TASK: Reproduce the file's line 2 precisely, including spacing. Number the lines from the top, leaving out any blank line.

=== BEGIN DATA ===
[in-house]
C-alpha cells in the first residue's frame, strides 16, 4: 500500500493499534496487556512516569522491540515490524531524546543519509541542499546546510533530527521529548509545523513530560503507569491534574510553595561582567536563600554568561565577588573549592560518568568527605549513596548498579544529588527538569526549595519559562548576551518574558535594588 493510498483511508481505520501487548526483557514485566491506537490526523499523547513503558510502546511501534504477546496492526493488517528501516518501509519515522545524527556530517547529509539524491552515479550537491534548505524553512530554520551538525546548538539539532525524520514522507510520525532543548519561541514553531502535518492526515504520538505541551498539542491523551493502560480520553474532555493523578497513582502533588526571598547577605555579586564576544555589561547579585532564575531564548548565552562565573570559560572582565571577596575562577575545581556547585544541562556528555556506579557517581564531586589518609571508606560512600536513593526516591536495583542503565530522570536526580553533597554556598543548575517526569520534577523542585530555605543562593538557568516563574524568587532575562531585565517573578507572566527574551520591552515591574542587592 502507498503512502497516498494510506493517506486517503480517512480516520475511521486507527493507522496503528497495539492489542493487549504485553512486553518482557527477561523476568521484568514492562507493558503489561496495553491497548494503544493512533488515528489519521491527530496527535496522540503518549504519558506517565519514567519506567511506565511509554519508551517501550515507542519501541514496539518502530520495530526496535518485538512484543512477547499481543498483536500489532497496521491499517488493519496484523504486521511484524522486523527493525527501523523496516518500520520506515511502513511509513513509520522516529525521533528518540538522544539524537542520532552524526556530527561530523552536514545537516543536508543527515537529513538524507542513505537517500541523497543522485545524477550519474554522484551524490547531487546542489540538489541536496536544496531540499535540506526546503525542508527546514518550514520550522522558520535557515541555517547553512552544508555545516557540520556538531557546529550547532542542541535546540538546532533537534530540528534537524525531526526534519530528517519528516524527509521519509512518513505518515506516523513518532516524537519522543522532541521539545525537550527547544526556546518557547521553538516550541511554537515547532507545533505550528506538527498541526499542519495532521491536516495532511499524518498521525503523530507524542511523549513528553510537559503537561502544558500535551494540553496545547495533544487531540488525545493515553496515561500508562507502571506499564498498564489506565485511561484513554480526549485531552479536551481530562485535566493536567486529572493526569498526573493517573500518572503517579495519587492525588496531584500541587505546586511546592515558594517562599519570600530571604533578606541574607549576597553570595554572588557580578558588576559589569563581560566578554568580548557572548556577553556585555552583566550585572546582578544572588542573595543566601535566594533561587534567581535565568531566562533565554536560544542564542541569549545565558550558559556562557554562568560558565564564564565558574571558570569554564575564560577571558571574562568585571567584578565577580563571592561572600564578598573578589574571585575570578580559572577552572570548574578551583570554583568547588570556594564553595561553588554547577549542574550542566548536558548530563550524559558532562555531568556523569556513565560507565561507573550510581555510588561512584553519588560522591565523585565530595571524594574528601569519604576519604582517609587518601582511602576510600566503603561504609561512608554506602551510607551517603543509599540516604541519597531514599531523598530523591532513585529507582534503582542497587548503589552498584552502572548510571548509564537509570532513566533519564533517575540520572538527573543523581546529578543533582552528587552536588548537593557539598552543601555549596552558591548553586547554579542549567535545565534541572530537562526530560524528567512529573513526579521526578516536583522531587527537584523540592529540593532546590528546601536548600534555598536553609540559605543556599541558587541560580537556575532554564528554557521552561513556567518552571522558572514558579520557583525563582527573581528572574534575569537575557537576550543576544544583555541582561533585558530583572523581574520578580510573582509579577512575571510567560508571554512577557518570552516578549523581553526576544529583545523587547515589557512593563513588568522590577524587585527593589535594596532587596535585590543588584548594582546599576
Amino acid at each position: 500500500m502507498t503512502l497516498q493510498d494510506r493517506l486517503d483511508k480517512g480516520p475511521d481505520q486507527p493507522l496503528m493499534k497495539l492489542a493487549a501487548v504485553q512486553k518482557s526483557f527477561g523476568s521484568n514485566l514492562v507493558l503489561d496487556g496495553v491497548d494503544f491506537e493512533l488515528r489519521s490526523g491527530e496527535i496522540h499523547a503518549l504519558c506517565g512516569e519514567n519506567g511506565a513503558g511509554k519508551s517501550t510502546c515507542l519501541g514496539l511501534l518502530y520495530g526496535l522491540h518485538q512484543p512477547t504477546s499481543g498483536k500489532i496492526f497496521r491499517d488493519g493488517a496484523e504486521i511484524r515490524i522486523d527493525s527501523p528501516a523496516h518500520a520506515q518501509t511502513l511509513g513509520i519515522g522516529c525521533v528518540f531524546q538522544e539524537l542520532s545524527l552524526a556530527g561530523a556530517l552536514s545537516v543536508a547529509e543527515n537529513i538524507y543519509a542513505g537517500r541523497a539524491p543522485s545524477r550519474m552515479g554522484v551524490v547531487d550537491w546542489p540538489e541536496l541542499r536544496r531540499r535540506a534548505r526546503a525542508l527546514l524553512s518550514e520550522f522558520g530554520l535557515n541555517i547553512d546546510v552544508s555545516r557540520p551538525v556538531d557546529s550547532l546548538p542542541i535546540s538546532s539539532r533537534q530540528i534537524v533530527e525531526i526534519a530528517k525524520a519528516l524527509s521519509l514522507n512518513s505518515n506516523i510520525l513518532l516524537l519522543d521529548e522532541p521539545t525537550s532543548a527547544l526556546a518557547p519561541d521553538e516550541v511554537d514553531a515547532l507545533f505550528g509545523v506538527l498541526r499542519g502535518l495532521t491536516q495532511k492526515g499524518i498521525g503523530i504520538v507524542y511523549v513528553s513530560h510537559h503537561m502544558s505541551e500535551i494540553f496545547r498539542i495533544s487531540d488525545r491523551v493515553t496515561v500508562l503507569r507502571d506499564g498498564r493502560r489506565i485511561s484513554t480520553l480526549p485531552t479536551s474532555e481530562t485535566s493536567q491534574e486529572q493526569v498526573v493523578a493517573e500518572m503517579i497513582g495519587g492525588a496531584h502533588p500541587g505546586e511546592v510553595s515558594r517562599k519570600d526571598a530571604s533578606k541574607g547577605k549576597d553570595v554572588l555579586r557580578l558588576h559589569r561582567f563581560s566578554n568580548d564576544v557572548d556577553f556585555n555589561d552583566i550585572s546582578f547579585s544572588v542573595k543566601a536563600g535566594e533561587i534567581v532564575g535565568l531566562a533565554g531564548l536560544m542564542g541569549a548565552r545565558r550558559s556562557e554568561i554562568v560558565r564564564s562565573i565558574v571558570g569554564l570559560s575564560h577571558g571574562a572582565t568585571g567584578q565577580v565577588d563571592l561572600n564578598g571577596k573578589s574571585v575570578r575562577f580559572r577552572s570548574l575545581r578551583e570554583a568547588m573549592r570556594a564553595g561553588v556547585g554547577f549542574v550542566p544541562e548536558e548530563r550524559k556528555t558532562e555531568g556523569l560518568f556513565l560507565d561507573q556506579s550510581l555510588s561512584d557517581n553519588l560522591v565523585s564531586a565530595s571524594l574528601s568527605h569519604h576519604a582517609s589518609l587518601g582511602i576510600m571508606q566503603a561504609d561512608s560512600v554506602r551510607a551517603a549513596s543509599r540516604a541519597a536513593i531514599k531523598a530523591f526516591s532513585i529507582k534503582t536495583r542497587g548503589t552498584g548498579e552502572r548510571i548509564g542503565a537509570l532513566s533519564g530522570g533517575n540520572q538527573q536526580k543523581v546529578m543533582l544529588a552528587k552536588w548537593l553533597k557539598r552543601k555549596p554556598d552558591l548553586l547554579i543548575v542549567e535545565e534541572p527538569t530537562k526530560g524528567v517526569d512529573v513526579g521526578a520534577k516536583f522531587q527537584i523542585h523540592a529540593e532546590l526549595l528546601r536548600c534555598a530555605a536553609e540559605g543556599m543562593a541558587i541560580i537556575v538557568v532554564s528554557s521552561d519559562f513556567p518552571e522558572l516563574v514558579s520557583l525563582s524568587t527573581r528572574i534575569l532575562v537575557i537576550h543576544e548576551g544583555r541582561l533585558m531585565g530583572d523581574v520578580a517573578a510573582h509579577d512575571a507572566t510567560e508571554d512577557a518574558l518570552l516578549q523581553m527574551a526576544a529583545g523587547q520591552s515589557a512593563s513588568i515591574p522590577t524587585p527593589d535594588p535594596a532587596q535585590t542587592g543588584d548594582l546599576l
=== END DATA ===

C-alpha cells in the first residue's frame, strides 16, 4: 500500500493499534496487556512516569522491540515490524531524546543519509541542499546546510533530527521529548509545523513530560503507569491534574510553595561582567536563600554568561565577588573549592560518568568527605549513596548498579544529588527538569526549595519559562548576551518574558535594588 493510498483511508481505520501487548526483557514485566491506537490526523499523547513503558510502546511501534504477546496492526493488517528501516518501509519515522545524527556530517547529509539524491552515479550537491534548505524553512530554520551538525546548538539539532525524520514522507510520525532543548519561541514553531502535518492526515504520538505541551498539542491523551493502560480520553474532555493523578497513582502533588526571598547577605555579586564576544555589561547579585532564575531564548548565552562565573570559560572582565571577596575562577575545581556547585544541562556528555556506579557517581564531586589518609571508606560512600536513593526516591536495583542503565530522570536526580553533597554556598543548575517526569520534577523542585530555605543562593538557568516563574524568587532575562531585565517573578507572566527574551520591552515591574542587592 502507498503512502497516498494510506493517506486517503480517512480516520475511521486507527493507522496503528497495539492489542493487549504485553512486553518482557527477561523476568521484568514492562507493558503489561496495553491497548494503544493512533488515528489519521491527530496527535496522540503518549504519558506517565519514567519506567511506565511509554519508551517501550515507542519501541514496539518502530520495530526496535518485538512484543512477547499481543498483536500489532497496521491499517488493519496484523504486521511484524522486523527493525527501523523496516518500520520506515511502513511509513513509520522516529525521533528518540538522544539524537542520532552524526556530527561530523552536514545537516543536508543527515537529513538524507542513505537517500541523497543522485545524477550519474554522484551524490547531487546542489540538489541536496536544496531540499535540506526546503525542508527546514518550514520550522522558520535557515541555517547553512552544508555545516557540520556538531557546529550547532542542541535546540538546532533537534530540528534537524525531526526534519530528517519528516524527509521519509512518513505518515506516523513518532516524537519522543522532541521539545525537550527547544526556546518557547521553538516550541511554537515547532507545533505550528506538527498541526499542519495532521491536516495532511499524518498521525503523530507524542511523549513528553510537559503537561502544558500535551494540553496545547495533544487531540488525545493515553496515561500508562507502571506499564498498564489506565485511561484513554480526549485531552479536551481530562485535566493536567486529572493526569498526573493517573500518572503517579495519587492525588496531584500541587505546586511546592515558594517562599519570600530571604533578606541574607549576597553570595554572588557580578558588576559589569563581560566578554568580548557572548556577553556585555552583566550585572546582578544572588542573595543566601535566594533561587534567581535565568531566562533565554536560544542564542541569549545565558550558559556562557554562568560558565564564564565558574571558570569554564575564560577571558571574562568585571567584578565577580563571592561572600564578598573578589574571585575570578580559572577552572570548574578551583570554583568547588570556594564553595561553588554547577549542574550542566548536558548530563550524559558532562555531568556523569556513565560507565561507573550510581555510588561512584553519588560522591565523585565530595571524594574528601569519604576519604582517609587518601582511602576510600566503603561504609561512608554506602551510607551517603543509599540516604541519597531514599531523598530523591532513585529507582534503582542497587548503589552498584552502572548510571548509564537509570532513566533519564533517575540520572538527573543523581546529578543533582552528587552536588548537593557539598552543601555549596552558591548553586547554579542549567535545565534541572530537562526530560524528567512529573513526579521526578516536583522531587527537584523540592529540593532546590528546601536548600534555598536553609540559605543556599541558587541560580537556575532554564528554557521552561513556567518552571522558572514558579520557583525563582527573581528572574534575569537575557537576550543576544544583555541582561533585558530583572523581574520578580510573582509579577512575571510567560508571554512577557518570552516578549523581553526576544529583545523587547515589557512593563513588568522590577524587585527593589535594596532587596535585590543588584548594582546599576